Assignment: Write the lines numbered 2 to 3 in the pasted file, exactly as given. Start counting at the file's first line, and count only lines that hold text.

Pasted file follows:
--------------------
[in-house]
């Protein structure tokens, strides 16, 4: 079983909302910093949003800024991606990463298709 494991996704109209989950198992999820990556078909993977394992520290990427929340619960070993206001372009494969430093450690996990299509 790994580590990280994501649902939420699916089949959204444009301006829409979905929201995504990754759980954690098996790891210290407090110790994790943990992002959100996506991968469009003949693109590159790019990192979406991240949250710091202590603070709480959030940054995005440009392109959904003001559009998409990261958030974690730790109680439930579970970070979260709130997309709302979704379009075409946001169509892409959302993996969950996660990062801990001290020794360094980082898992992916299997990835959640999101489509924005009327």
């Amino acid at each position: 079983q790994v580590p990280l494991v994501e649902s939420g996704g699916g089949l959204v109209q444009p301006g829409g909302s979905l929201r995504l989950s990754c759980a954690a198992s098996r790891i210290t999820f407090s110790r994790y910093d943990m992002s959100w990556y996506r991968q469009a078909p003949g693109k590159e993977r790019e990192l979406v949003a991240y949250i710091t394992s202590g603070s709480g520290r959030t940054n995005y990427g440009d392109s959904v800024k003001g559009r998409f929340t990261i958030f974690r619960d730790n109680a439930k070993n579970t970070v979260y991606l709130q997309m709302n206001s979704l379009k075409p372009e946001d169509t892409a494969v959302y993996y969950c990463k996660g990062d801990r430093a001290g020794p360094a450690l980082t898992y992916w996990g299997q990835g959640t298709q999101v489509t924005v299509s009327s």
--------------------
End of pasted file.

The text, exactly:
């Protein structure tokens, strides 16, 4: 079983909302910093949003800024991606990463298709 494991996704109209989950198992999820990556078909993977394992520290990427929340619960070993206001372009494969430093450690996990299509 790994580590990280994501649902939420699916089949959204444009301006829409979905929201995504990754759980954690098996790891210290407090110790994790943990992002959100996506991968469009003949693109590159790019990192979406991240949250710091202590603070709480959030940054995005440009392109959904003001559009998409990261958030974690730790109680439930579970970070979260709130997309709302979704379009075409946001169509892409959302993996969950996660990062801990001290020794360094980082898992992916299997990835959640999101489509924005009327």
């Amino acid at each position: 079983q790994v580590p990280l494991v994501e649902s939420g996704g699916g089949l959204v109209q444009p301006g829409g909302s979905l929201r995504l989950s990754c759980a954690a198992s098996r790891i210290t999820f407090s110790r994790y910093d943990m992002s959100w990556y996506r991968q469009a078909p003949g693109k590159e993977r790019e990192l979406v949003a991240y949250i710091t394992s202590g603070s709480g520290r959030t940054n995005y990427g440009d392109s959904v800024k003001g559009r998409f929340t990261i958030f974690r619960d730790n109680a439930k070993n579970t970070v979260y991606l709130q997309m709302n206001s979704l379009k075409p372009e946001d169509t892409a494969v959302y993996y969950c990463k996660g990062d801990r430093a001290g020794p360094a450690l980082t898992y992916w996990g299997q990835g959640t298709q999101v489509t924005v299509s009327s």